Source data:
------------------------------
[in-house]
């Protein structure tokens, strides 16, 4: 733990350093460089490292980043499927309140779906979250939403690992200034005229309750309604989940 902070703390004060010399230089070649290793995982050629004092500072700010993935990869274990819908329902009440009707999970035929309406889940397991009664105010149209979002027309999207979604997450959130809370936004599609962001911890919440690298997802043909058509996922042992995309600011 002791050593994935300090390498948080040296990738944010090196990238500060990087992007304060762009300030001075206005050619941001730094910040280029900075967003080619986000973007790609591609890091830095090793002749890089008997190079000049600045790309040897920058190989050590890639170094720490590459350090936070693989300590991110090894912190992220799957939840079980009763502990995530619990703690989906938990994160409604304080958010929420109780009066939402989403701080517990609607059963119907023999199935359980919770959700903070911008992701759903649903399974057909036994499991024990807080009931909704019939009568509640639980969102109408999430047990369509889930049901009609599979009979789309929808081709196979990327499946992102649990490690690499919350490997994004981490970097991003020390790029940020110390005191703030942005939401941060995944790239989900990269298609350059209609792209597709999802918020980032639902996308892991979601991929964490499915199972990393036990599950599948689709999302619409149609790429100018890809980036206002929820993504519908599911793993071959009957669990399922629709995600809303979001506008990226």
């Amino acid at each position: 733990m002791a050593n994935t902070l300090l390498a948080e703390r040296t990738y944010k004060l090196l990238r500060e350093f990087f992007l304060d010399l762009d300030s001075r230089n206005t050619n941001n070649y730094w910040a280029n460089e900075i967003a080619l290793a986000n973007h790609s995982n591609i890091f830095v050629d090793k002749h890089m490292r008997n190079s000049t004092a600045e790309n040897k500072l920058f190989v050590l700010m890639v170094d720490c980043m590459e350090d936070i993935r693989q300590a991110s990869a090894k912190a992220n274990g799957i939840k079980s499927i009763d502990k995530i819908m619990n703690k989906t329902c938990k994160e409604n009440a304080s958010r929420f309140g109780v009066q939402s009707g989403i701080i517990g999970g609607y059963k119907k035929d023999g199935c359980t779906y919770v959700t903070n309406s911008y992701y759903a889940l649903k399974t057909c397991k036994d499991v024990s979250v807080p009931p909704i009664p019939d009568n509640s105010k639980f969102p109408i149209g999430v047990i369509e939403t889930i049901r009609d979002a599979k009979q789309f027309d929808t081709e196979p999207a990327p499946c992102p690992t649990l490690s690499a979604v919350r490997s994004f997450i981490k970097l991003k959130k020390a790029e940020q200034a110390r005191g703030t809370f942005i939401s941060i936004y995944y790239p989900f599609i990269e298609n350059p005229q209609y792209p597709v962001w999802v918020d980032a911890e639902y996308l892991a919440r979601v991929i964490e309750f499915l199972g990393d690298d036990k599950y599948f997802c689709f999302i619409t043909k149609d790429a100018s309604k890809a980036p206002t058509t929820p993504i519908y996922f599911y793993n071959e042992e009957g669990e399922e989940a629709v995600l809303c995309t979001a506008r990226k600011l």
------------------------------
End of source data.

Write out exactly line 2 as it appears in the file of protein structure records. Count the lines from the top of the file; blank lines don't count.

């Protein structure tokens, strides 16, 4: 733990350093460089490292980043499927309140779906979250939403690992200034005229309750309604989940 902070703390004060010399230089070649290793995982050629004092500072700010993935990869274990819908329902009440009707999970035929309406889940397991009664105010149209979002027309999207979604997450959130809370936004599609962001911890919440690298997802043909058509996922042992995309600011 002791050593994935300090390498948080040296990738944010090196990238500060990087992007304060762009300030001075206005050619941001730094910040280029900075967003080619986000973007790609591609890091830095090793002749890089008997190079000049600045790309040897920058190989050590890639170094720490590459350090936070693989300590991110090894912190992220799957939840079980009763502990995530619990703690989906938990994160409604304080958010929420109780009066939402989403701080517990609607059963119907023999199935359980919770959700903070911008992701759903649903399974057909036994499991024990807080009931909704019939009568509640639980969102109408999430047990369509889930049901009609599979009979789309929808081709196979990327499946992102649990490690690499919350490997994004981490970097991003020390790029940020110390005191703030942005939401941060995944790239989900990269298609350059209609792209597709999802918020980032639902996308892991979601991929964490499915199972990393036990599950599948689709999302619409149609790429100018890809980036206002929820993504519908599911793993071959009957669990399922629709995600809303979001506008990226």